My homegirl Sue Havens has a new book out this week! Make Your Own Toys is a strange and lovely guide to making soft animals from recycled fabrics.
Sue accurately describes herself as a "lifelong crafter," and she could have written a book on any number of crafty subjects - sewing, knitting, painting on porcelain, making beautiful things from found objects and raw materials. The projects in this new book are charming, but just as important, the book is a visual delight - filled with pictures, illustrations and patterns - put together by a skilled designer with a unique eye.
Get it! Read it! Make some toys!
Tuesday, August 31, 2010
My homegirl Sue Havens has a new book out this week! Make Your Own Toys is a strange and lovely guide to making soft animals from recycled fabrics.
Friday, August 27, 2010
Wednesday, August 25, 2010
Seattle artist Mike Simi has been creating weirder and weirder installations since graduating with an MFA from the UW back in 2007. His public work has included the "Beef Stew Monster," a blue-eyed mechanical creature made of meat that reacted in different ways to viewers, and "Nightmoves," a circle of a dozen mechanical people hidden in dark clothing, lumbering through a space as if lost.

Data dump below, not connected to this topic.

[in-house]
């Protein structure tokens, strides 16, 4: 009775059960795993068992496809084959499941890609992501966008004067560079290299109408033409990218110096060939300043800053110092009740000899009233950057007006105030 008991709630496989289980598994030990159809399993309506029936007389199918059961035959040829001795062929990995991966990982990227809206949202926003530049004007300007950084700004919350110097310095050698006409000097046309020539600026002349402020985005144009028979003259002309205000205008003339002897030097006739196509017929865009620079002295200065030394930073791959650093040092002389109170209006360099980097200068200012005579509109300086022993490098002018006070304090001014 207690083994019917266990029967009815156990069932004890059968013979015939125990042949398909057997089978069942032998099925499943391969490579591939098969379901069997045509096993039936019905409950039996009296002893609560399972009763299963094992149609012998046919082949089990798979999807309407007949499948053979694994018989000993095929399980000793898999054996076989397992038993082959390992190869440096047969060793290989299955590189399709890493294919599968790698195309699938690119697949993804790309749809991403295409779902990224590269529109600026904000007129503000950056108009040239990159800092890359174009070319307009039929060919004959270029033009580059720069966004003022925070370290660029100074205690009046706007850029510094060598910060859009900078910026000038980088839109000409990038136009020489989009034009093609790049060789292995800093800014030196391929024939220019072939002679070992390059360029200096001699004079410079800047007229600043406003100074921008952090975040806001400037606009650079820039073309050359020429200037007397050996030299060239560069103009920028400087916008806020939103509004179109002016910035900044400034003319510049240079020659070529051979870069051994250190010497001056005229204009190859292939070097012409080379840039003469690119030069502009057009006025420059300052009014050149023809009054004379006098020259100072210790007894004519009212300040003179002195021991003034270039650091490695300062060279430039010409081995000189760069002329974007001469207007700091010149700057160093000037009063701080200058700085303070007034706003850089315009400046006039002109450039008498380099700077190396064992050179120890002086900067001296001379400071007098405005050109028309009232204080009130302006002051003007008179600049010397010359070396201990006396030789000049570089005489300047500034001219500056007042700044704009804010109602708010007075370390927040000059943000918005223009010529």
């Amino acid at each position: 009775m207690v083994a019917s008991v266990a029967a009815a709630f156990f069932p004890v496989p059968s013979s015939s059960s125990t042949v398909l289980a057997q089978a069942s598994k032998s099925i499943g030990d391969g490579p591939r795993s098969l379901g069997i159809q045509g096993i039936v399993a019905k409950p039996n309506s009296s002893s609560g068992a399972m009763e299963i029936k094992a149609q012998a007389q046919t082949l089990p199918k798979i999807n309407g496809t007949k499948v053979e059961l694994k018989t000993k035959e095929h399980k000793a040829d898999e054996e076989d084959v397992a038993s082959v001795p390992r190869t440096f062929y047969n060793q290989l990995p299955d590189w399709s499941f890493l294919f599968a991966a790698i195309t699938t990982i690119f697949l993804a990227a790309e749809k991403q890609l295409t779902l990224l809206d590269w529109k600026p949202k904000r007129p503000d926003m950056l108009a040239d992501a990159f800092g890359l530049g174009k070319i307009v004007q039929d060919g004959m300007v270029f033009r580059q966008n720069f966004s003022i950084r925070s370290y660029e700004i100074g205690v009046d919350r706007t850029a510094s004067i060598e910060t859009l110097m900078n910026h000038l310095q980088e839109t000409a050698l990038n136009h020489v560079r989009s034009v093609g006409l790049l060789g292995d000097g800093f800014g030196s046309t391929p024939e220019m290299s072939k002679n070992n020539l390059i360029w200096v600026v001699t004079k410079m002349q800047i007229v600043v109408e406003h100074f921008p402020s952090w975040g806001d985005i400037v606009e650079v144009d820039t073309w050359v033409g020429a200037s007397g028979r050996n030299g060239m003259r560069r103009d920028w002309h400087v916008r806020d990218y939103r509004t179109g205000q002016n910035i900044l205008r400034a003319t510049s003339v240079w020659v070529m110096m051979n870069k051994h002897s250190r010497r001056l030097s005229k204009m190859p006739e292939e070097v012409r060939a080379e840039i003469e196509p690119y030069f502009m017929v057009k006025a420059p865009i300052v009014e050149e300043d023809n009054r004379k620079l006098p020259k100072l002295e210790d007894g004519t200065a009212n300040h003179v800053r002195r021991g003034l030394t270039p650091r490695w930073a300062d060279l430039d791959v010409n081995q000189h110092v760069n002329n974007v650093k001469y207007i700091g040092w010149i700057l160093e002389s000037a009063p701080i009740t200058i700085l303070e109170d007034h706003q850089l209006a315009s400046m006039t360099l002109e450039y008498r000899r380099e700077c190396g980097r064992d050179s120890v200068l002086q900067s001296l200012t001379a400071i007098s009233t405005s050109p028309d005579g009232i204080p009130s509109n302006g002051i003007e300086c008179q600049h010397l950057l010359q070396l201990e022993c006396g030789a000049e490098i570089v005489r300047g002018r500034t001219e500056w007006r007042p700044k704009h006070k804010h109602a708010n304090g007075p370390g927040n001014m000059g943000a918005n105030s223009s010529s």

His most recent work is Mr. Weekend, a 15-foot tall interactive robotic sock puppet. More about Mr. Weekend, including a video on the making of the puppet, here.
Tuesday, August 24, 2010
It's been 30 years since social critic Lewis Hyde published The Gift, his landmark work defending the value of creativity in a culture increasingly governed by money and overrun with commodities. He recently published a new book Common as Air, only his second book since then, following The Gift and Trickster Makes This World, a captivating study of the role that mythological tricksters play in bringing to life the disruptive side of human imagination.